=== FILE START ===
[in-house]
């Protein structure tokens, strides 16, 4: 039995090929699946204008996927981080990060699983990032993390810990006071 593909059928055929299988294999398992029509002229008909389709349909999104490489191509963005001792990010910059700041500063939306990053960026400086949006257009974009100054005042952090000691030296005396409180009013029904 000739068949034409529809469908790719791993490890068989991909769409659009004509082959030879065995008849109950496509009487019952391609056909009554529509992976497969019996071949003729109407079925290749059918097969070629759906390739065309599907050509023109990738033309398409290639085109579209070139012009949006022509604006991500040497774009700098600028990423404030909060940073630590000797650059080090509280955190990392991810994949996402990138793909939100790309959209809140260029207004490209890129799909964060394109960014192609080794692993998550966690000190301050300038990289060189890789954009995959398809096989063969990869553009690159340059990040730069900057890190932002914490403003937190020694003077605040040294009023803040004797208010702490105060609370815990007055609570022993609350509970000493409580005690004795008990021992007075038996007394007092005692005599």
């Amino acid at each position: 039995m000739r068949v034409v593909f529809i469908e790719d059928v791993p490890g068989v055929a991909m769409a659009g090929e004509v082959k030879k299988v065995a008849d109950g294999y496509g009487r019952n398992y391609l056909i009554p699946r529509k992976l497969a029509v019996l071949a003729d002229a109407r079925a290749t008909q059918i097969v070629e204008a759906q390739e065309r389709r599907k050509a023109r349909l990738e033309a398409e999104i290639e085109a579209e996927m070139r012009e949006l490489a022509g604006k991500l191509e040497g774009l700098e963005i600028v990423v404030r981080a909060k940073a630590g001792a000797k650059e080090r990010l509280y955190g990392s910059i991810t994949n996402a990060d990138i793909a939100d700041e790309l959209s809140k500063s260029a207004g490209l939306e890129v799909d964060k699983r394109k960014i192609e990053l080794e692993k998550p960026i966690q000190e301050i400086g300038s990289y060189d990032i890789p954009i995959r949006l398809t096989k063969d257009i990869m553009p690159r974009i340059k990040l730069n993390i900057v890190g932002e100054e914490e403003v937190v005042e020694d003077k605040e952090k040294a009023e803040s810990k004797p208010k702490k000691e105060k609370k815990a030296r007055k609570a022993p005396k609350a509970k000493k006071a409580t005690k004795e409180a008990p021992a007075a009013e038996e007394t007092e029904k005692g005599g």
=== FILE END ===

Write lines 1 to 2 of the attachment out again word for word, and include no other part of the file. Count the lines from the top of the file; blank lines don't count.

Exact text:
[in-house]
């Protein structure tokens, strides 16, 4: 039995090929699946204008996927981080990060699983990032993390810990006071 593909059928055929299988294999398992029509002229008909389709349909999104490489191509963005001792990010910059700041500063939306990053960026400086949006257009974009100054005042952090000691030296005396409180009013029904 000739068949034409529809469908790719791993490890068989991909769409659009004509082959030879065995008849109950496509009487019952391609056909009554529509992976497969019996071949003729109407079925290749059918097969070629759906390739065309599907050509023109990738033309398409290639085109579209070139012009949006022509604006991500040497774009700098600028990423404030909060940073630590000797650059080090509280955190990392991810994949996402990138793909939100790309959209809140260029207004490209890129799909964060394109960014192609080794692993998550966690000190301050300038990289060189890789954009995959398809096989063969990869553009690159340059990040730069900057890190932002914490403003937190020694003077605040040294009023803040004797208010702490105060609370815990007055609570022993609350509970000493409580005690004795008990021992007075038996007394007092005692005599």